Self-development of migrant women and the production of suzhi (quality) as surplus value

Research output: Chapter in book / Conference proceedingChapter in an edited book (as author)Academic researchpeer-review

17 Citations (Scopus)

Abstract

How could Xiaohong-a migrant from Anhui who had worked as a domestic in Beijing for several years-have had the realization expressed in the first epigraph? How could she have experienced such a desire to enact in herself a change that would dislodge her from a practice that has, in recent ethnographic writing, been celebrated as "everyday resistance"? These questions lead me to explore the larger discursive context that enabled her to disavow her previous practice as a sign of her and her fellow domestics' deficiency in suzhi (quality).1 In the time-space of flexible accumulation that conjoins state and capital in post-Mao China at the turn of the twenty-first century, a subaltern subjectivity such as hers is a specific sociohistorical formation.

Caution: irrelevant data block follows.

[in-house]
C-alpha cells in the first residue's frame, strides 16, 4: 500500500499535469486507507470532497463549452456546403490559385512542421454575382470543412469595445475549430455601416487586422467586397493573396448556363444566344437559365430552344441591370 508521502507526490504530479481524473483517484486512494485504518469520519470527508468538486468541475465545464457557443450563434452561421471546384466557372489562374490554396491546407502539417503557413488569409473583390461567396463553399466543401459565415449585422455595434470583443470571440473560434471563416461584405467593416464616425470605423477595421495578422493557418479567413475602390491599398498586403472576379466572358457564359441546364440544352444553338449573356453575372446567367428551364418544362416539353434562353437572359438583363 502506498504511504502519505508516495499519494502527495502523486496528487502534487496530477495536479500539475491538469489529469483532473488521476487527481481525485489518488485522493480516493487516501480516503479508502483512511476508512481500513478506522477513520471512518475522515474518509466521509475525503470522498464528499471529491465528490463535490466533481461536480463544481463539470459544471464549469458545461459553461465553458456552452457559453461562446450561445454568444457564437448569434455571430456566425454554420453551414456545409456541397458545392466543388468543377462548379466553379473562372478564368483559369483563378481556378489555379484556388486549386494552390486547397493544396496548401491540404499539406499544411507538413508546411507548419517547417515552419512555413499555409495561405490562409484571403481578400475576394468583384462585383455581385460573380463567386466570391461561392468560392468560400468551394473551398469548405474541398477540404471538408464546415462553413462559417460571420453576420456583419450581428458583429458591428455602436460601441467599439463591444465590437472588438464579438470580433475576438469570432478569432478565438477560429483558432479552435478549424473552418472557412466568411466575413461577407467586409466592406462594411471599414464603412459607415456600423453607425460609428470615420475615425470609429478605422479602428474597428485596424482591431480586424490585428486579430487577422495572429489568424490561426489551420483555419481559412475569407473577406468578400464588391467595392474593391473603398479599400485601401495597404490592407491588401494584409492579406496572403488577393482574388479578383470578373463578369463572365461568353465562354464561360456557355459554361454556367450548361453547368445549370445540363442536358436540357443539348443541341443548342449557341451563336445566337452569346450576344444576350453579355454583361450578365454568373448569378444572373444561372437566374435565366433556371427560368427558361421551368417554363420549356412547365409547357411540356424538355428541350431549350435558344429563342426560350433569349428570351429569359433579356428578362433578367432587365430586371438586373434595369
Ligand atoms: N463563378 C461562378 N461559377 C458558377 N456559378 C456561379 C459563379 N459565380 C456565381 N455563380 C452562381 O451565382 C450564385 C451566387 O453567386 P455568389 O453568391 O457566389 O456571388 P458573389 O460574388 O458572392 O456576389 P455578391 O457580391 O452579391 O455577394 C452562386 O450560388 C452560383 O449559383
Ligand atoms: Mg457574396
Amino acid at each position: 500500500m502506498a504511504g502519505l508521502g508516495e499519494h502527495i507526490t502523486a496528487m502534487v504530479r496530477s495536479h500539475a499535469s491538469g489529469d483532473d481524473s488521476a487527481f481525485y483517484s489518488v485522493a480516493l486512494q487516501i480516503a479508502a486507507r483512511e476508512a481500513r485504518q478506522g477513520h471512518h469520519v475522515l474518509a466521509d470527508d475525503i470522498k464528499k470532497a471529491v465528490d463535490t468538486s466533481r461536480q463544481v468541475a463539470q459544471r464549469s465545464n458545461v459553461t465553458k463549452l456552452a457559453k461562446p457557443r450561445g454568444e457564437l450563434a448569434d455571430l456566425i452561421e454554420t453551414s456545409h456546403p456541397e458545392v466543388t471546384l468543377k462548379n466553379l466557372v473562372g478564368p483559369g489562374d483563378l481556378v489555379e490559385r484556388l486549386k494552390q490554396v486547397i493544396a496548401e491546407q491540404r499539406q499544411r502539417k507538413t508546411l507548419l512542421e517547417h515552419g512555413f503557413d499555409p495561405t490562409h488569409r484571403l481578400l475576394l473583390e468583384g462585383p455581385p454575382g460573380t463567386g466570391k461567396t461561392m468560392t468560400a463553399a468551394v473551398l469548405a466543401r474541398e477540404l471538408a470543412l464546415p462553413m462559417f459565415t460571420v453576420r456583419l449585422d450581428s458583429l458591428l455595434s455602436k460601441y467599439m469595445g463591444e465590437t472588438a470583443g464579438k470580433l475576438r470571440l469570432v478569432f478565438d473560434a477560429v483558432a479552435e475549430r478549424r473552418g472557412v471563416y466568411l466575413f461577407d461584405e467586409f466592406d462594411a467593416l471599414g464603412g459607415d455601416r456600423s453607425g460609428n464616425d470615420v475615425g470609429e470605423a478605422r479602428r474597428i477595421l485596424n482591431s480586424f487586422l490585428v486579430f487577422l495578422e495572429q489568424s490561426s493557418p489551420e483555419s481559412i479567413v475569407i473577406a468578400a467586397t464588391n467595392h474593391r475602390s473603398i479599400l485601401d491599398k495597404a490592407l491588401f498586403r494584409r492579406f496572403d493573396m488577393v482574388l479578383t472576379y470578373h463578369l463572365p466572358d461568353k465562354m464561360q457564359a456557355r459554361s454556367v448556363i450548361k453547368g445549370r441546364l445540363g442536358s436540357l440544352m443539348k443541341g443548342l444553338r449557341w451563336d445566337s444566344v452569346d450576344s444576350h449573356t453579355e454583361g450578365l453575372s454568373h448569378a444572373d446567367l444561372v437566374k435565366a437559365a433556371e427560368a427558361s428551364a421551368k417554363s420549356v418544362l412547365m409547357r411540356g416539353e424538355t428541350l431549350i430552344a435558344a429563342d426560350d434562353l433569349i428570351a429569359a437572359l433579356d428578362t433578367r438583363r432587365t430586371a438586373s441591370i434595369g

Original languageEnglish
Title of host publicationEveryday Modernity in China
PublisherUniversity of Washington Press
Pages227-259
Number of pages33
ISBN (Print)9780295986029
Publication statusPublished - 1 Dec 2006
Externally publishedYes

ASJC Scopus subject areas

  • Social Sciences(all)

Cite this